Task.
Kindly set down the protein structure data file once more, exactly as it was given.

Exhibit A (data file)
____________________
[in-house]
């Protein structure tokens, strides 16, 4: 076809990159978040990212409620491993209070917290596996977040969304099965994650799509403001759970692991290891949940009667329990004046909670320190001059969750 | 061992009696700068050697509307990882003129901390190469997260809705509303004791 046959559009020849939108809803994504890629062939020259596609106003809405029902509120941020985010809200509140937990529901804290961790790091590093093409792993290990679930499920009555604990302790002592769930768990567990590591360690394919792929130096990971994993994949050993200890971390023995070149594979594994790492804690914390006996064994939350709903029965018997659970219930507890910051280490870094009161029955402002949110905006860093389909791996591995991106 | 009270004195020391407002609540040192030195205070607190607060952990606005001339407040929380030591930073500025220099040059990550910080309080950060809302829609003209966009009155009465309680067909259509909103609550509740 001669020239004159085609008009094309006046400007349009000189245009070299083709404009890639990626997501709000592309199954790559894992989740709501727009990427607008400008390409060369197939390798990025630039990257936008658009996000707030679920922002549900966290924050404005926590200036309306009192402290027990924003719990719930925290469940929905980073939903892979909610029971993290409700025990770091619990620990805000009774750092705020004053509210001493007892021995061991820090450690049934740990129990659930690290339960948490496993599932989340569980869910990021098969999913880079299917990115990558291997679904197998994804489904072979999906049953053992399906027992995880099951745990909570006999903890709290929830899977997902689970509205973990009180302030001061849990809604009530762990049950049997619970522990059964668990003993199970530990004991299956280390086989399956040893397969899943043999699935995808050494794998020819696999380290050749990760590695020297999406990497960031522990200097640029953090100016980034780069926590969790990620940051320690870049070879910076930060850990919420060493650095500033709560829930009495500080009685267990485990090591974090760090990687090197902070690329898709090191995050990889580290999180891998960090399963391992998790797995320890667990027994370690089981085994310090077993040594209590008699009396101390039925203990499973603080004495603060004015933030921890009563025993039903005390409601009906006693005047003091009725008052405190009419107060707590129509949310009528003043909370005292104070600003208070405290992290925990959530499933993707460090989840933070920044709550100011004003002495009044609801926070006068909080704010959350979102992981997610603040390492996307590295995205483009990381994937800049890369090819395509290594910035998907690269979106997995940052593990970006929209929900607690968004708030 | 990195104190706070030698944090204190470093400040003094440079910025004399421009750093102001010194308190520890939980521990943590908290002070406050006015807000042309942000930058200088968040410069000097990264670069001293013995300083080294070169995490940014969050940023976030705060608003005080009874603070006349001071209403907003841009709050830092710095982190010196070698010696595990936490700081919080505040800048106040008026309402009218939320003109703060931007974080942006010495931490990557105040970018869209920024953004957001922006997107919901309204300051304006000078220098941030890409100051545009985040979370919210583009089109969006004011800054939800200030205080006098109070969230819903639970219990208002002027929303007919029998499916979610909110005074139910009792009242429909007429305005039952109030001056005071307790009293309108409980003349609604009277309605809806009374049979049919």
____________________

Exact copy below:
[in-house]
């Protein structure tokens, strides 16, 4: 076809990159978040990212409620491993209070917290596996977040969304099965994650799509403001759970692991290891949940009667329990004046909670320190001059969750 | 061992009696700068050697509307990882003129901390190469997260809705509303004791 046959559009020849939108809803994504890629062939020259596609106003809405029902509120941020985010809200509140937990529901804290961790790091590093093409792993290990679930499920009555604990302790002592769930768990567990590591360690394919792929130096990971994993994949050993200890971390023995070149594979594994790492804690914390006996064994939350709903029965018997659970219930507890910051280490870094009161029955402002949110905006860093389909791996591995991106 | 009270004195020391407002609540040192030195205070607190607060952990606005001339407040929380030591930073500025220099040059990550910080309080950060809302829609003209966009009155009465309680067909259509909103609550509740 001669020239004159085609008009094309006046400007349009000189245009070299083709404009890639990626997501709000592309199954790559894992989740709501727009990427607008400008390409060369197939390798990025630039990257936008658009996000707030679920922002549900966290924050404005926590200036309306009192402290027990924003719990719930925290469940929905980073939903892979909610029971993290409700025990770091619990620990805000009774750092705020004053509210001493007892021995061991820090450690049934740990129990659930690290339960948490496993599932989340569980869910990021098969999913880079299917990115990558291997679904197998994804489904072979999906049953053992399906027992995880099951745990909570006999903890709290929830899977997902689970509205973990009180302030001061849990809604009530762990049950049997619970522990059964668990003993199970530990004991299956280390086989399956040893397969899943043999699935995808050494794998020819696999380290050749990760590695020297999406990497960031522990200097640029953090100016980034780069926590969790990620940051320690870049070879910076930060850990919420060493650095500033709560829930009495500080009685267990485990090591974090760090990687090197902070690329898709090191995050990889580290999180891998960090399963391992998790797995320890667990027994370690089981085994310090077993040594209590008699009396101390039925203990499973603080004495603060004015933030921890009563025993039903005390409601009906006693005047003091009725008052405190009419107060707590129509949310009528003043909370005292104070600003208070405290992290925990959530499933993707460090989840933070920044709550100011004003002495009044609801926070006068909080704010959350979102992981997610603040390492996307590295995205483009990381994937800049890369090819395509290594910035998907690269979106997995940052593990970006929209929900607690968004708030 | 990195104190706070030698944090204190470093400040003094440079910025004399421009750093102001010194308190520890939980521990943590908290002070406050006015807000042309942000930058200088968040410069000097990264670069001293013995300083080294070169995490940014969050940023976030705060608003005080009874603070006349001071209403907003841009709050830092710095982190010196070698010696595990936490700081919080505040800048106040008026309402009218939320003109703060931007974080942006010495931490990557105040970018869209920024953004957001922006997107919901309204300051304006000078220098941030890409100051545009985040979370919210583009089109969006004011800054939800200030205080006098109070969230819903639970219990208002002027929303007919029998499916979610909110005074139910009792009242429909007429305005039952109030001056005071307790009293309108409980003349609604009277309605809806009374049979049919």